Vulnerable Populations


HHI's Program on Vulnerable Populations conducts research and capacity building in countries experiencing complex emergencies and serious violations of human rights and international humanitarian law. The program focuses on the use of empirical and mixed research methods to give voice to survivors of mass violence and disasters. HHI works to ensure that the needs of survivors are recognized and acted on by governments, UN agencies, and nongovernmental organizations, and that they help improve the capacity of local organizations to collect and analyze data about vulnerable populations. The program works closely with HHI's Program on Evaluation and Implementation Science to adopt and promote rigorous, reliable, and scientifically accurate assessment practices.  The program’s aims are also closely aligned with HHI’s Women in War Program and the Program on Urbanization and Emergencies.
The work of the Vulnerable Populations Program is presented on two interactive websites:
  •, an indicator-based information platform providing data on peace, justice and reconstruction in DRC, Cambodia, Liberia, Uganda and the Central African Republic. Peacebuildingdata is the largest dataset on individuals’ views about peace and justice, and results from extensive population survey work in challenging context.
  •, an integrated suite of applications for handheld digital data collection hosted at HHI and designed to improve the speed and accuracy of data collection, and streamline data cleaning, analysis and reporting in any emergency or conflict context.


HHI reseachers Phuong Pham and Patrick Vinck created KoBo Suite, which consists of several software tools and streamlined methods to help practitioners implement rapid digital data collection projects. Together, these tools allow any practitioner to design and implement a research instrument for digital data collection, to conduct research in the field, and to then aggregate the collected data into a database. KoBo is based on the Open Data Kit, and has been widely tested in extreme conditions for ease of use and reliability.

Kobo Toolbox

KoBo Suite was created by a team of experienced researchers now based at the Harvard Humanitarian Initiative who were confronted by the challenges of collecting data in a secure fashion, increasing the quality of survey data, and making results available rapidly after data collection.  Pham and Vinck first piloted this method of handheld digital data collection in 2007 in northern Uganda. The effort gave its name to the project: KoBo means "transfer" in Acholi, one of the local languages. The development of KoBoToolbox was uniquely driven by field-based needs and challenges. KoBoToolbox continues to receive support from its amazing partners. The development of KoBoToolbox and its use in the field has been made possible by grants from the John D. and Catherine T. MacArthur Foundation.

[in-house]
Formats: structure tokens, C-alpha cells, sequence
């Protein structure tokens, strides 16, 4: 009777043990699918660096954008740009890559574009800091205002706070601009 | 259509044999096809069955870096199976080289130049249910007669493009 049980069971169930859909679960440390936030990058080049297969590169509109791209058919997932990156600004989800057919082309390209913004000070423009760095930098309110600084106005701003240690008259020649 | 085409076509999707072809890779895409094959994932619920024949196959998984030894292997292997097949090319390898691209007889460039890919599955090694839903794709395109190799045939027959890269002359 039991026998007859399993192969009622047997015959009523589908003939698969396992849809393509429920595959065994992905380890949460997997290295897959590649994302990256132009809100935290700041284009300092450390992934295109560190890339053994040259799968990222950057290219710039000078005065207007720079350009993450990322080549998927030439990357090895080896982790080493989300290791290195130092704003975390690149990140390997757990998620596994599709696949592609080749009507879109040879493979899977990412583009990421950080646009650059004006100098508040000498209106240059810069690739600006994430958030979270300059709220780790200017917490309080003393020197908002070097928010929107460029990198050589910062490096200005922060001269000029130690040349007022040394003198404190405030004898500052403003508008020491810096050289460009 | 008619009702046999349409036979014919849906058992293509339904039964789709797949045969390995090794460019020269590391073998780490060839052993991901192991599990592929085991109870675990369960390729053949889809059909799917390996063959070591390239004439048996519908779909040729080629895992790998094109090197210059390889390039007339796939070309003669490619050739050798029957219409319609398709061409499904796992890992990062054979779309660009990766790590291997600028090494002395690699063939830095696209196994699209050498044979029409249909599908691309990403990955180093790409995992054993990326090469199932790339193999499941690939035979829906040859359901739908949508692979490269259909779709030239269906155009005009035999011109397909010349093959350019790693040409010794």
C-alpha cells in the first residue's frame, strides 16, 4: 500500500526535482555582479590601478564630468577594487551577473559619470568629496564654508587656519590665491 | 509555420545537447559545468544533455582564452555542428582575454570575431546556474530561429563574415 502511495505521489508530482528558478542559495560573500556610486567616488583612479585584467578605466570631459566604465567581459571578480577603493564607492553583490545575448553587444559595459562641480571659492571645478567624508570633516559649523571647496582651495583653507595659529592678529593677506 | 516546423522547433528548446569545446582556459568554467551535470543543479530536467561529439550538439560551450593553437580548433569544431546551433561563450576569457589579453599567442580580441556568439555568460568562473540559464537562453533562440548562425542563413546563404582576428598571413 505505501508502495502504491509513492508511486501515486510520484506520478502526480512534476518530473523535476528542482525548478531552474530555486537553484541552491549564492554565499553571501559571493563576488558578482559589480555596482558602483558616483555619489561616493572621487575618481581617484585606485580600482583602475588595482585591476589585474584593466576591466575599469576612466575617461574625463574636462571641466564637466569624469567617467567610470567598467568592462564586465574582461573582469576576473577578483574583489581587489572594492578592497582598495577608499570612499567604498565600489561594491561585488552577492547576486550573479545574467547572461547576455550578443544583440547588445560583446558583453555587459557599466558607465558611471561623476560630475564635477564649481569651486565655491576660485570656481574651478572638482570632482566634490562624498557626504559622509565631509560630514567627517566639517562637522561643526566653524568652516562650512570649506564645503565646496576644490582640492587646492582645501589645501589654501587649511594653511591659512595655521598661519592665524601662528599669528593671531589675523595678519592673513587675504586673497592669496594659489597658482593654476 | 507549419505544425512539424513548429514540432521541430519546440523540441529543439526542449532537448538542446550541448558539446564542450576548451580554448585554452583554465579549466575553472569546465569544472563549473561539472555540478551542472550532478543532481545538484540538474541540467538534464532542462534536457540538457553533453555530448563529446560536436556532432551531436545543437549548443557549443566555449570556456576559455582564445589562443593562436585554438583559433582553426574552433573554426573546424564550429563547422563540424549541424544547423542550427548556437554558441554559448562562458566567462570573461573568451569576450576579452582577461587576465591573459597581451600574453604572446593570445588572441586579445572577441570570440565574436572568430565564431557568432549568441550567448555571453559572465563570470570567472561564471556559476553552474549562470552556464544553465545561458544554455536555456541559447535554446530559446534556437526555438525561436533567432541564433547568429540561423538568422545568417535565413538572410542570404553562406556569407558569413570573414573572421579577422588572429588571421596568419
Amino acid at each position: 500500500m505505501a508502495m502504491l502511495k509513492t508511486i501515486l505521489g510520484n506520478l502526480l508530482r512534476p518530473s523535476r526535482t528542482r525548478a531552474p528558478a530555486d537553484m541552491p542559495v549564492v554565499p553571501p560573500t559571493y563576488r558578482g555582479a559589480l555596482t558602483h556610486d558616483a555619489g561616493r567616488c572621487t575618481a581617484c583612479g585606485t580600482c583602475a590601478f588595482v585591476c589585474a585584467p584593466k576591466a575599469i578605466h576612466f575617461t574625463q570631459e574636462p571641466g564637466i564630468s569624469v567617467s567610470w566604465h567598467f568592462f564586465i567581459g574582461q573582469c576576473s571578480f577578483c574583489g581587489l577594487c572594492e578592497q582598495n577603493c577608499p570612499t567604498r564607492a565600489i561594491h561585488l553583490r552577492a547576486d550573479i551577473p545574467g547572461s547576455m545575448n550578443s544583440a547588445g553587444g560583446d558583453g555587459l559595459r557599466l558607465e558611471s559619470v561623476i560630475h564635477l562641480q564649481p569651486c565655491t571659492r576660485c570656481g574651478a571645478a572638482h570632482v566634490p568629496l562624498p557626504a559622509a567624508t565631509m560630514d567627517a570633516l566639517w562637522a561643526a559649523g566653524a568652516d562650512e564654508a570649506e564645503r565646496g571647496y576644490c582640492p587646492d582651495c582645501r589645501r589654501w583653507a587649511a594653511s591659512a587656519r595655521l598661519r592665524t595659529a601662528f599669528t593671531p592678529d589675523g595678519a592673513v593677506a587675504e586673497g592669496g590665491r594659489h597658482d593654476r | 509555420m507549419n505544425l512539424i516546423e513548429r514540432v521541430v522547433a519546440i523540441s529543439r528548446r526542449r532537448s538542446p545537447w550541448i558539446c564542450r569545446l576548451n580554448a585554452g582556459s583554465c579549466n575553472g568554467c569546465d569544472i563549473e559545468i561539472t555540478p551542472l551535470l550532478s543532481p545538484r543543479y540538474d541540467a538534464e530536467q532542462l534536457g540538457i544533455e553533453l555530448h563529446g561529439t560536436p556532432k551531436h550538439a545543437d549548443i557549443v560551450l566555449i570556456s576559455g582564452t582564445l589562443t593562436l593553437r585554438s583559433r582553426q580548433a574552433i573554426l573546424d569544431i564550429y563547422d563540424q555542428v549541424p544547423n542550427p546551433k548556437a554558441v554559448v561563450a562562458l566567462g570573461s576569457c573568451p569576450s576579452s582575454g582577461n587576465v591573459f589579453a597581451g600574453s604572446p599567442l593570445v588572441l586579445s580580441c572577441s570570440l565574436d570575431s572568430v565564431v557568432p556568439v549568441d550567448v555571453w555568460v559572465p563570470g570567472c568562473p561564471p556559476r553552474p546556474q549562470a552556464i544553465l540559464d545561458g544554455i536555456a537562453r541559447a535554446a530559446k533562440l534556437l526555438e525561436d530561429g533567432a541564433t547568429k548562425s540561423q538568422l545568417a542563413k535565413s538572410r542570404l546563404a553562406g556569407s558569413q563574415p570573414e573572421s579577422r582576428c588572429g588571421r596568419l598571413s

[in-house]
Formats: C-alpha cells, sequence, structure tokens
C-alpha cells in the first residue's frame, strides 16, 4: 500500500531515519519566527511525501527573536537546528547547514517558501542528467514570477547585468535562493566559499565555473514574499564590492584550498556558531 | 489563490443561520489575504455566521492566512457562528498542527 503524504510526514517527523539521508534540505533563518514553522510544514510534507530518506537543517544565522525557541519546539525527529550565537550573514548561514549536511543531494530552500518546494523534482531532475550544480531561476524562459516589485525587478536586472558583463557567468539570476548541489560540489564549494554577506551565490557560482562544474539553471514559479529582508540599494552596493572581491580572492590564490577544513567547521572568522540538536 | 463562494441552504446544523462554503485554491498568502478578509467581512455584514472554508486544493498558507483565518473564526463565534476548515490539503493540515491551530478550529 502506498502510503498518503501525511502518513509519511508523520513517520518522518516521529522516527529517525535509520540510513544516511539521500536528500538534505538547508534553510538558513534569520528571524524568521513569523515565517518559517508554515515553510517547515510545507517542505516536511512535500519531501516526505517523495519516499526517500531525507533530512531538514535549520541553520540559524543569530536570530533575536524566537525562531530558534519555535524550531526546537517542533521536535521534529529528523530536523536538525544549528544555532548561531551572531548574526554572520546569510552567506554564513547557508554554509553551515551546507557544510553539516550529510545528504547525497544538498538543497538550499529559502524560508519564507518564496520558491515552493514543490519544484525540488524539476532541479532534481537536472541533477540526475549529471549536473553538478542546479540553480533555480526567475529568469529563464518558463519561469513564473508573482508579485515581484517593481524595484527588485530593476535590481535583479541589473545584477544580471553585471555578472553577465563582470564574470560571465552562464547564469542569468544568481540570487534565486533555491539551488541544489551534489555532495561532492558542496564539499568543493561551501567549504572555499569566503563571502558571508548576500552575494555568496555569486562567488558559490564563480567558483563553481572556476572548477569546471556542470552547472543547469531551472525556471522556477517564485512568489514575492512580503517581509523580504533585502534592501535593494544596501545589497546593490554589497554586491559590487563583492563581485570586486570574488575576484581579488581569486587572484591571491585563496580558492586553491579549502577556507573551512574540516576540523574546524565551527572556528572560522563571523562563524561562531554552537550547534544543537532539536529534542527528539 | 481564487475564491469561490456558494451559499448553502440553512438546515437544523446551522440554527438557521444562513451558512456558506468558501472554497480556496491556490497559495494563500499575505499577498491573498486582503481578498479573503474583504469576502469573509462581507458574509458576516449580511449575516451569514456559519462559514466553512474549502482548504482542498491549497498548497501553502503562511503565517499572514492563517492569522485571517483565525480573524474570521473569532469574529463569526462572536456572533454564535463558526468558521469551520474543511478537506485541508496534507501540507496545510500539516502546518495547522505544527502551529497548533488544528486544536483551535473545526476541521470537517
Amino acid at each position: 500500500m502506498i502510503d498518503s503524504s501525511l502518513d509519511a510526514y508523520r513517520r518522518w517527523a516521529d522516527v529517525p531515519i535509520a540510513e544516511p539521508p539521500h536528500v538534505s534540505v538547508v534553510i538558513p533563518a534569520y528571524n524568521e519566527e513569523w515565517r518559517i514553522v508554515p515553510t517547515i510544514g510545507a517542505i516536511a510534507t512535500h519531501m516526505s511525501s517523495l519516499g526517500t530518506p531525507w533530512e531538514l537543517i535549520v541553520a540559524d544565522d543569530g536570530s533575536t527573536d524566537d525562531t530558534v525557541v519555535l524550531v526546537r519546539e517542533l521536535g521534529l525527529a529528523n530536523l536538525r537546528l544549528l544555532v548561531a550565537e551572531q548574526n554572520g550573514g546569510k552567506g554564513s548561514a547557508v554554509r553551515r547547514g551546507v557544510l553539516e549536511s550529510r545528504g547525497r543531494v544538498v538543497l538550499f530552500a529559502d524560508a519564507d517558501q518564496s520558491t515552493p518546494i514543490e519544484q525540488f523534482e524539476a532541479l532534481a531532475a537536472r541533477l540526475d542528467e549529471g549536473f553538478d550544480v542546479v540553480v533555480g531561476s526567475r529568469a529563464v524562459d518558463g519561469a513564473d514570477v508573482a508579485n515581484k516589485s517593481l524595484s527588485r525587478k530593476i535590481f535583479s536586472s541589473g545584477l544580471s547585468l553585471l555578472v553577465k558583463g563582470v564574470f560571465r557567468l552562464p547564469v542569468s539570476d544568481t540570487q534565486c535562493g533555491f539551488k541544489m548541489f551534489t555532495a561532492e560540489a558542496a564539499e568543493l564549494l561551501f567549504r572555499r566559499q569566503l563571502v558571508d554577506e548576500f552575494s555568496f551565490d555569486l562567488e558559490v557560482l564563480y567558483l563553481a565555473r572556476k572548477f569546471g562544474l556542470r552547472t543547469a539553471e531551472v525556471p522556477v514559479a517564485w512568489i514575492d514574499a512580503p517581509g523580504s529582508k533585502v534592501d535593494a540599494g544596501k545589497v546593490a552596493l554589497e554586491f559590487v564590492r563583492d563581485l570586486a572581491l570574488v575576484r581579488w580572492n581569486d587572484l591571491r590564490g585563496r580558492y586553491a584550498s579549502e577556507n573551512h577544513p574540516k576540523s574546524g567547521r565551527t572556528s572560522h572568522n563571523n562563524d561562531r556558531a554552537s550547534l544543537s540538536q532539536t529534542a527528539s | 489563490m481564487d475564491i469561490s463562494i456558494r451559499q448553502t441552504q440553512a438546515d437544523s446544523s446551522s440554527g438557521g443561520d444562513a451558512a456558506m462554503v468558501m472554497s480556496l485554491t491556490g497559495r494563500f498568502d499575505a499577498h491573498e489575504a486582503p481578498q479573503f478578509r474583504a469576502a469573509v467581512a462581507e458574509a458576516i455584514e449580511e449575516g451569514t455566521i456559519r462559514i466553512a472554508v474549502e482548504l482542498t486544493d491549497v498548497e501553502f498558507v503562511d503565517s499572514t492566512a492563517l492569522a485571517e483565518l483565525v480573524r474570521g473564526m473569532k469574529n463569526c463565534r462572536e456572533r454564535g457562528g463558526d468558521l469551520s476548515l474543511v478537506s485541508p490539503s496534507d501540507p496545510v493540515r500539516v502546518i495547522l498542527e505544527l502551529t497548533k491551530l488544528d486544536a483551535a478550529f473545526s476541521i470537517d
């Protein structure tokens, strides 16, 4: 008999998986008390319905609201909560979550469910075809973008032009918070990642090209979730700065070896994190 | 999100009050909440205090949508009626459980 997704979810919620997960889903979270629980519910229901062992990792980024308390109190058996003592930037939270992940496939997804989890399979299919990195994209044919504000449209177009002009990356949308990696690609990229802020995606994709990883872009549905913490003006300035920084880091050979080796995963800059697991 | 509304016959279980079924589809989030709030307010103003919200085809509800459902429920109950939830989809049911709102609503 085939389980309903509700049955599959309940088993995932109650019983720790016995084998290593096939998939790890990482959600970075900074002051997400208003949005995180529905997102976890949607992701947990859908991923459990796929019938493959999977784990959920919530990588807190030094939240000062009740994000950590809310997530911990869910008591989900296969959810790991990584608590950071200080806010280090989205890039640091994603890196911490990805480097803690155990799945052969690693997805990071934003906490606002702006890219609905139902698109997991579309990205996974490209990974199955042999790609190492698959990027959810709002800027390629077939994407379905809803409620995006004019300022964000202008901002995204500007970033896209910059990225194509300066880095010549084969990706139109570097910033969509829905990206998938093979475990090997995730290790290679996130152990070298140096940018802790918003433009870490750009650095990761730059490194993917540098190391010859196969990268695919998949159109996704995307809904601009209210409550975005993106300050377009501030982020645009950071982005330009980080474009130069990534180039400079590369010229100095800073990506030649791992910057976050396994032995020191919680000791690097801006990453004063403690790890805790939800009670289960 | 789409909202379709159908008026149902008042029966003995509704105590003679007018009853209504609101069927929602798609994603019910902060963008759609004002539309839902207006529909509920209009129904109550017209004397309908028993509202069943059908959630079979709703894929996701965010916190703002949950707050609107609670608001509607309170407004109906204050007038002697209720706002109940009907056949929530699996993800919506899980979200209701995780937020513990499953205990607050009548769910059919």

Below are the most recently published reports from the Vulnerable Populations Program while it was hosted at UC Berkeley’s Human Rights Center. For the full list of the program's publications, please go here.

11 - talking peace

War and Peace 2014

Contributers: Patrick Vinck and Phuong Pham

Peace and Conflict is a biennial publication that provides cutting-edge data and analysis concerning domestic and international conflicts and corresponding peacebuilding activities. Regular features of the book include chapters that forecast the future risks of political and social instability, as well as report trends and patterns in conflict, democratization, and terrorism. The special theme of the 2014 edition is the trend toward focusing on the micro level in the study of conflict and peacebuilding. Chapters addressing this theme examine the finely grained relationships observed below the level of nation-states, with attention to key topics such as ethnicity, climate, foreign aid, sexual violence, mass atrocities, and humanitarian and reconstruction responses. Peace and Conflict is a large-format, full-color resource with numerous graphs, tables, maps, and appendices dedicated to the visual and summary presentation of information. Crisp narratives are highlighted with pull-quote extracts emphasizing major findings.